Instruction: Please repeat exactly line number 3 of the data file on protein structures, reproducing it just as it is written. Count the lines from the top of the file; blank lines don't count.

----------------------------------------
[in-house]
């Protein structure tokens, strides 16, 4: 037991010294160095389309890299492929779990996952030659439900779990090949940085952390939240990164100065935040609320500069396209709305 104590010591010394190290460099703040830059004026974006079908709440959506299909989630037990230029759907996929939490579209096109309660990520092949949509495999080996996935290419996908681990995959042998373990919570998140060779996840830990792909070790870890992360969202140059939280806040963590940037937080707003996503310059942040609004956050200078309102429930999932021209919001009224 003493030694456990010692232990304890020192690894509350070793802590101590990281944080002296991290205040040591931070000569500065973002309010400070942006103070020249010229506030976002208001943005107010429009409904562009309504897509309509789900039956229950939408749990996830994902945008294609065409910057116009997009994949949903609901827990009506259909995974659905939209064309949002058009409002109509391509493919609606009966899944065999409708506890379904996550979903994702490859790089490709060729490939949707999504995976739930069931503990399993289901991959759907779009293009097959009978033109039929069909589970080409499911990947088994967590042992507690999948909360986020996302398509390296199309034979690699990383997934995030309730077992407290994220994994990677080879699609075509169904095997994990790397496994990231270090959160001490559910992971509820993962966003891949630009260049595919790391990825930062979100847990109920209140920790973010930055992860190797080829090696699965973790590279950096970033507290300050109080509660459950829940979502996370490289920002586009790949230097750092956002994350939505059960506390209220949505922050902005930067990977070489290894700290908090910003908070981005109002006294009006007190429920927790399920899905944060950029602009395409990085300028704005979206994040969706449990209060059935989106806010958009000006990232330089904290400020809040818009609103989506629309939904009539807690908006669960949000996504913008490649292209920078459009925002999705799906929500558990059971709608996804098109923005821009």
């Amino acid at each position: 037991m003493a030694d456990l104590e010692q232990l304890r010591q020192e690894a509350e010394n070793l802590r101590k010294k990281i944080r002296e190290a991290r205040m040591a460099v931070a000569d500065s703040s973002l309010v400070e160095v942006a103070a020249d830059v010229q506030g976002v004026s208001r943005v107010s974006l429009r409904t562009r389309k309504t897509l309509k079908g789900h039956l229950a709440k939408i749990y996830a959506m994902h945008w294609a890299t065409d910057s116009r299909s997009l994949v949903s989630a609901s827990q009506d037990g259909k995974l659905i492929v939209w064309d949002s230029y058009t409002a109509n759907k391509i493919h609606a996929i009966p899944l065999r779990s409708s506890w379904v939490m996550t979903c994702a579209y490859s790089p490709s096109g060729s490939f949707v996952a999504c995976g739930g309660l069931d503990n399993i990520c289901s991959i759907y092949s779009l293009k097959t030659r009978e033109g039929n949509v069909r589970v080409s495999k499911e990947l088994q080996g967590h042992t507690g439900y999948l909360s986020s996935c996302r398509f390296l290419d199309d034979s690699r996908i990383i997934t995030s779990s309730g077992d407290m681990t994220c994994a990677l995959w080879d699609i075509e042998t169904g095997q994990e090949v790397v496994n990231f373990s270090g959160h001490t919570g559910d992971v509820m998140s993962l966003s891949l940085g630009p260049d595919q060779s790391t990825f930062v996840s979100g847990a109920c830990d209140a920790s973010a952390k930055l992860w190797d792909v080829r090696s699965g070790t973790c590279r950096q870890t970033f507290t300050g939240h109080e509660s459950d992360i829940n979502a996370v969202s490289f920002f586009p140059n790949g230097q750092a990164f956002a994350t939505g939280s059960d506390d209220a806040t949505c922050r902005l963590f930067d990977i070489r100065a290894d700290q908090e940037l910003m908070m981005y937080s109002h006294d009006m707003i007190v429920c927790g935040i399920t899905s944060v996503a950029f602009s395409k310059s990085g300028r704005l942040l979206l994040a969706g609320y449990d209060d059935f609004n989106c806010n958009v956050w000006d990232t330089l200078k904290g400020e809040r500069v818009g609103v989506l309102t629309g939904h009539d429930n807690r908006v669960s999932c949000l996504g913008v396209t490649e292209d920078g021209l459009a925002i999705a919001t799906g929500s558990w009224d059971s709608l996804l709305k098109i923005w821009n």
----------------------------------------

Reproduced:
């Amino acid at each position: 037991m003493a030694d456990l104590e010692q232990l304890r010591q020192e690894a509350e010394n070793l802590r101590k010294k990281i944080r002296e190290a991290r205040m040591a460099v931070a000569d500065s703040s973002l309010v400070e160095v942006a103070a020249d830059v010229q506030g976002v004026s208001r943005v107010s974006l429009r409904t562009r389309k309504t897509l309509k079908g789900h039956l229950a709440k939408i749990y996830a959506m994902h945008w294609a890299t065409d910057s116009r299909s997009l994949v949903s989630a609901s827990q009506d037990g259909k995974l659905i492929v939209w064309d949002s230029y058009t409002a109509n759907k391509i493919h609606a996929i009966p899944l065999r779990s409708s506890w379904v939490m996550t979903c994702a579209y490859s790089p490709s096109g060729s490939f949707v996952a999504c995976g739930g309660l069931d503990n399993i990520c289901s991959i759907y092949s779009l293009k097959t030659r009978e033109g039929n949509v069909r589970v080409s495999k499911e990947l088994q080996g967590h042992t507690g439900y999948l909360s986020s996935c996302r398509f390296l290419d199309d034979s690699r996908i990383i997934t995030s779990s309730g077992d407290m681990t994220c994994a990677l995959w080879d699609i075509e042998t169904g095997q994990e090949v790397v496994n990231f373990s270090g959160h001490t919570g559910d992971v509820m998140s993962l966003s891949l940085g630009p260049d595919q060779s790391t990825f930062v996840s979100g847990a109920c830990d209140a920790s973010a952390k930055l992860w190797d792909v080829r090696s699965g070790t973790c590279r950096q870890t970033f507290t300050g939240h109080e509660s459950d992360i829940n979502a996370v969202s490289f920002f586009p140059n790949g230097q750092a990164f956002a994350t939505g939280s059960d506390d209220a806040t949505c922050r902005l963590f930067d990977i070489r100065a290894d700290q908090e940037l910003m908070m981005y937080s109002h006294d009006m707003i007190v429920c927790g935040i399920t899905s944060v996503a950029f602009s395409k310059s990085g300028r704005l942040l979206l994040a969706g609320y449990d209060d059935f609004n989106c806010n958009v956050w000006d990232t330089l200078k904290g400020e809040r500069v818009g609103v989506l309102t629309g939904h009539d429930n807690r908006v669960s999932c949000l996504g913008v396209t490649e292209d920078g021209l459009a925002i999705a919001t799906g929500s558990w009224d059971s709608l996804l709305k098109i923005w821009n």